I need a system where a regular user can edit a model but the edits don't actually happen until they are approved by an administrator. I found a gem called paper_trail that does had model versioning but doesn't support specifically what I want to do. I'm wondering how other people have handled this problem. I should add that there are also associations that I would like to be able for the user to edit at the same time. They aren't very complicated, for example one is aliases.

The more complicated part maybe be the case where multiple users edit the same model and trying to do some sort of merge.

  • 1
    ever find a solution? – ZMorek Nov 22 '11 at 1:02

One approach would be to do versioning with version approval.

Every edit creates a new version of the model object and its associations. At any one time there is only one "current" version of any model object (and it's representation in the database).

If two users submit two separate edits, these would create two "pending" versions.

An admin would approve edits by moving the current version to the new "pending" version. Merges could be accomplished as well, but that could be very domain specific, and could result in conflicts, so keeping separate versions would be smart anyways.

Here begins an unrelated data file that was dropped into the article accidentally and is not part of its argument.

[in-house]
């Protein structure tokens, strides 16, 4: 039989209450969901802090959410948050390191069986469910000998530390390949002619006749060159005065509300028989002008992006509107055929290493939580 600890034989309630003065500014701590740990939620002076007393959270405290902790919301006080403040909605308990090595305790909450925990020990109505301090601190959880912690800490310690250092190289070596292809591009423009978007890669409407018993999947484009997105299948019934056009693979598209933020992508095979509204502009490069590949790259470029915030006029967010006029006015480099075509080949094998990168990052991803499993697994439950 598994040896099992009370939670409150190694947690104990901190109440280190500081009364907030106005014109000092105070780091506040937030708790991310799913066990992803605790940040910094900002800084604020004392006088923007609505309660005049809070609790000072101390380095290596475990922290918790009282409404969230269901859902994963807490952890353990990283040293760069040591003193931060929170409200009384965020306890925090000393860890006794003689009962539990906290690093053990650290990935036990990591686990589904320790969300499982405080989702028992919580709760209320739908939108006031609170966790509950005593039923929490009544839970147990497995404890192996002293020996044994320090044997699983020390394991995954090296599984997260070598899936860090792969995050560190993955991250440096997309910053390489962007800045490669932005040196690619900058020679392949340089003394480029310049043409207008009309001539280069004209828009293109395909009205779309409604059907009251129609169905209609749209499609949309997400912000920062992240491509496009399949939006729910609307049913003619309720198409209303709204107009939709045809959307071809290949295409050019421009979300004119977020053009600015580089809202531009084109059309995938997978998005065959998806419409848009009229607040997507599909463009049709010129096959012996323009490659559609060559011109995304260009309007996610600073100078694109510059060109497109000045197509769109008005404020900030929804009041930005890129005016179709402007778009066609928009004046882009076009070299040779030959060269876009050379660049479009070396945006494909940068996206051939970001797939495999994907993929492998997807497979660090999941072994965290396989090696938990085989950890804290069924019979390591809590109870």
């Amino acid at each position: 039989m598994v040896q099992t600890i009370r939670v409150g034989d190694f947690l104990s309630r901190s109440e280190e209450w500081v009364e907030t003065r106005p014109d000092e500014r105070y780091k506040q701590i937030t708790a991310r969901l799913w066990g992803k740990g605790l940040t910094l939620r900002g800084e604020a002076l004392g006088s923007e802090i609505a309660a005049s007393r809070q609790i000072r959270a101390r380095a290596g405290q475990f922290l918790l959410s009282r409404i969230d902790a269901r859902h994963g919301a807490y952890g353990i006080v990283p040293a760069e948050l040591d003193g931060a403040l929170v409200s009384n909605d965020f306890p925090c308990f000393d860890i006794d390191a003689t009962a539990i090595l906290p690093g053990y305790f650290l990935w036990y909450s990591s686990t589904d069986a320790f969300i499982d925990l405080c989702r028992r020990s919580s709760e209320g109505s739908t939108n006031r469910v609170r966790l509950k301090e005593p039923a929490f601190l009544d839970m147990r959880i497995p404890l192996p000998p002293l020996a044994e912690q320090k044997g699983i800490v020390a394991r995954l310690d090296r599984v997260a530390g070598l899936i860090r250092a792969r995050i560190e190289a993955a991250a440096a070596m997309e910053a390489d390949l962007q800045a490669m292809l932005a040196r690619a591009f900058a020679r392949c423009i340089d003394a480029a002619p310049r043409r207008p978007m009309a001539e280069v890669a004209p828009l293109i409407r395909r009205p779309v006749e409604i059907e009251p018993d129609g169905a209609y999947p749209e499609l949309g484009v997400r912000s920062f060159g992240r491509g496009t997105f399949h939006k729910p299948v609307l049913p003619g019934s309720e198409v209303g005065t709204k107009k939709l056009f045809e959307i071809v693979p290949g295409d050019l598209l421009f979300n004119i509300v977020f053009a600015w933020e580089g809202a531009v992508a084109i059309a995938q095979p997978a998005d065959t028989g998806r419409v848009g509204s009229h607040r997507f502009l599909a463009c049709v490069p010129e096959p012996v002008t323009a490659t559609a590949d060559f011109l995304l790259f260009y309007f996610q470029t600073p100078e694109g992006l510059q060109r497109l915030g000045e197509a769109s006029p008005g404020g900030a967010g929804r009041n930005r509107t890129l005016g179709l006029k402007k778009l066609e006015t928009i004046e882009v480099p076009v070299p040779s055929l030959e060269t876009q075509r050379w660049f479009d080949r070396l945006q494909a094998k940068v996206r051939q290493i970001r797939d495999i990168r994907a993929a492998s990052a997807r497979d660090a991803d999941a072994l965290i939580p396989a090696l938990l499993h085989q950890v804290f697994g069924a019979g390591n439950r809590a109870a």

There are a few ways to accomplish this, and the best would depend on the dynamics of the situation.

I'd recommend looking at how Git works and trying to model your system after that. Some sort of pointer to your HEAD model object with a revision history and the ability to move HEAD to different revisions. Merging could also work similar to Git.

Hope that helps.

  • I don't think creating other versions of the models is the way to go since you are going to be polluting the database with other versions. I'm actually thinking there has to be a way to modify paper_trail to do this. Like creating a new version but not updating current object. – hadees Jun 30 '11 at 23:46
  • well, you can cleanup old versions with a cron or on approval, but it is essentially the same problem. You create new versions, then delete ones you don't care about anymore. – jesse reiss Jun 30 '11 at 23:49

I'm looking at this same problem i.e approval of revisions, I can came across this, I would suspect you can do something similar with paper_trail.

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